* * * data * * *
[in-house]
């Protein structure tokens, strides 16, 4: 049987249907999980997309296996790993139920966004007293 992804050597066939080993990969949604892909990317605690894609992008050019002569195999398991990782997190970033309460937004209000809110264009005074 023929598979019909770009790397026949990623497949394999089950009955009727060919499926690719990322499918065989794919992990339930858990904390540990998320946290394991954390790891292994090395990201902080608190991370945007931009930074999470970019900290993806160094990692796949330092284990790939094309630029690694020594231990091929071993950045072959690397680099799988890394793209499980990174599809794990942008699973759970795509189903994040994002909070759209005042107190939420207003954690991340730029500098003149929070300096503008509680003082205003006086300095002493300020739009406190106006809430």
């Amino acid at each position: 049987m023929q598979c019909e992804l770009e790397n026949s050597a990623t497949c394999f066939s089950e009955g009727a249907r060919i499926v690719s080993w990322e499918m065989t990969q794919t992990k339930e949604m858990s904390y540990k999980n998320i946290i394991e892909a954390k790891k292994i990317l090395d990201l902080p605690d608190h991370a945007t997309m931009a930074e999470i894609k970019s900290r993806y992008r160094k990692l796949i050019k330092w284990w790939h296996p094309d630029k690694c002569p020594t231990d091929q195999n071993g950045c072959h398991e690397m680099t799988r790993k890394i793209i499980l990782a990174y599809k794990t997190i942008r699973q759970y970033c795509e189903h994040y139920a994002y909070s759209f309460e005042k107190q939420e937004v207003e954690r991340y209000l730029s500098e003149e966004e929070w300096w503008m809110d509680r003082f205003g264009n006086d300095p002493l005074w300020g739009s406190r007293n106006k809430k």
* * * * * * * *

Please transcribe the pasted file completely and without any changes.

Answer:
[in-house]
């Protein structure tokens, strides 16, 4: 049987249907999980997309296996790993139920966004007293 992804050597066939080993990969949604892909990317605690894609992008050019002569195999398991990782997190970033309460937004209000809110264009005074 023929598979019909770009790397026949990623497949394999089950009955009727060919499926690719990322499918065989794919992990339930858990904390540990998320946290394991954390790891292994090395990201902080608190991370945007931009930074999470970019900290993806160094990692796949330092284990790939094309630029690694020594231990091929071993950045072959690397680099799988890394793209499980990174599809794990942008699973759970795509189903994040994002909070759209005042107190939420207003954690991340730029500098003149929070300096503008509680003082205003006086300095002493300020739009406190106006809430």
């Amino acid at each position: 049987m023929q598979c019909e992804l770009e790397n026949s050597a990623t497949c394999f066939s089950e009955g009727a249907r060919i499926v690719s080993w990322e499918m065989t990969q794919t992990k339930e949604m858990s904390y540990k999980n998320i946290i394991e892909a954390k790891k292994i990317l090395d990201l902080p605690d608190h991370a945007t997309m931009a930074e999470i894609k970019s900290r993806y992008r160094k990692l796949i050019k330092w284990w790939h296996p094309d630029k690694c002569p020594t231990d091929q195999n071993g950045c072959h398991e690397m680099t799988r790993k890394i793209i499980l990782a990174y599809k794990t997190i942008r699973q759970y970033c795509e189903h994040y139920a994002y909070s759209f309460e005042k107190q939420e937004v207003e954690r991340y209000l730029s500098e003149e966004e929070w300096w503008m809110d509680r003082f205003g264009n006086d300095p002493l005074w300020g739009s406190r007293n106006k809430k």